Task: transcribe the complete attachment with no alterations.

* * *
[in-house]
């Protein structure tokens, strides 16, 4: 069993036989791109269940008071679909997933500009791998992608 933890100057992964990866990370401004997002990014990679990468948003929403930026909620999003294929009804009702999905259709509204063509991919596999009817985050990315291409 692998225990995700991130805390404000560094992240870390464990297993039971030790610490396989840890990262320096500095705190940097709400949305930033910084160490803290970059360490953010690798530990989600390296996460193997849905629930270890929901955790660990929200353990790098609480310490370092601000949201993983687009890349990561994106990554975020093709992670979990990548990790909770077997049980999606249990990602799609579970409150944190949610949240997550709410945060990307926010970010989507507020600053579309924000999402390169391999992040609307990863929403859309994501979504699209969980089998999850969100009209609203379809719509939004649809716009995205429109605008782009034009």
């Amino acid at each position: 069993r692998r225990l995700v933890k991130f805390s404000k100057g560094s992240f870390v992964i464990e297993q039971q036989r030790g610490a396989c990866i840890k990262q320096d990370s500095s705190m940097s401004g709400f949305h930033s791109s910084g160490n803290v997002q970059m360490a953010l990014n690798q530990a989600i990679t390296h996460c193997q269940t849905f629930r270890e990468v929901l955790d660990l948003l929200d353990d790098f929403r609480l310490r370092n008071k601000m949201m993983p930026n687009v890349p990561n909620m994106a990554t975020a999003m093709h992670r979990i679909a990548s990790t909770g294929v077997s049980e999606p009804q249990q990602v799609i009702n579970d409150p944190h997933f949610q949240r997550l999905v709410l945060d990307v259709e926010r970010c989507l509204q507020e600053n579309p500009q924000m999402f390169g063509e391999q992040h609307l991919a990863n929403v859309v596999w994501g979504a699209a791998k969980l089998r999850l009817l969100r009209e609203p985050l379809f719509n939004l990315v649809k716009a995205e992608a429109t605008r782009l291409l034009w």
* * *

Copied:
[in-house]
């Protein structure tokens, strides 16, 4: 069993036989791109269940008071679909997933500009791998992608 933890100057992964990866990370401004997002990014990679990468948003929403930026909620999003294929009804009702999905259709509204063509991919596999009817985050990315291409 692998225990995700991130805390404000560094992240870390464990297993039971030790610490396989840890990262320096500095705190940097709400949305930033910084160490803290970059360490953010690798530990989600390296996460193997849905629930270890929901955790660990929200353990790098609480310490370092601000949201993983687009890349990561994106990554975020093709992670979990990548990790909770077997049980999606249990990602799609579970409150944190949610949240997550709410945060990307926010970010989507507020600053579309924000999402390169391999992040609307990863929403859309994501979504699209969980089998999850969100009209609203379809719509939004649809716009995205429109605008782009034009």
């Amino acid at each position: 069993r692998r225990l995700v933890k991130f805390s404000k100057g560094s992240f870390v992964i464990e297993q039971q036989r030790g610490a396989c990866i840890k990262q320096d990370s500095s705190m940097s401004g709400f949305h930033s791109s910084g160490n803290v997002q970059m360490a953010l990014n690798q530990a989600i990679t390296h996460c193997q269940t849905f629930r270890e990468v929901l955790d660990l948003l929200d353990d790098f929403r609480l310490r370092n008071k601000m949201m993983p930026n687009v890349p990561n909620m994106a990554t975020a999003m093709h992670r979990i679909a990548s990790t909770g294929v077997s049980e999606p009804q249990q990602v799609i009702n579970d409150p944190h997933f949610q949240r997550l999905v709410l945060d990307v259709e926010r970010c989507l509204q507020e600053n579309p500009q924000m999402f390169g063509e391999q992040h609307l991919a990863n929403v859309v596999w994501g979504a699209a791998k969980l089998r999850l009817l969100r009209e609203p985050l379809f719509n939004l990315v649809k716009a995205e992608a429109t605008r782009l291409l034009w």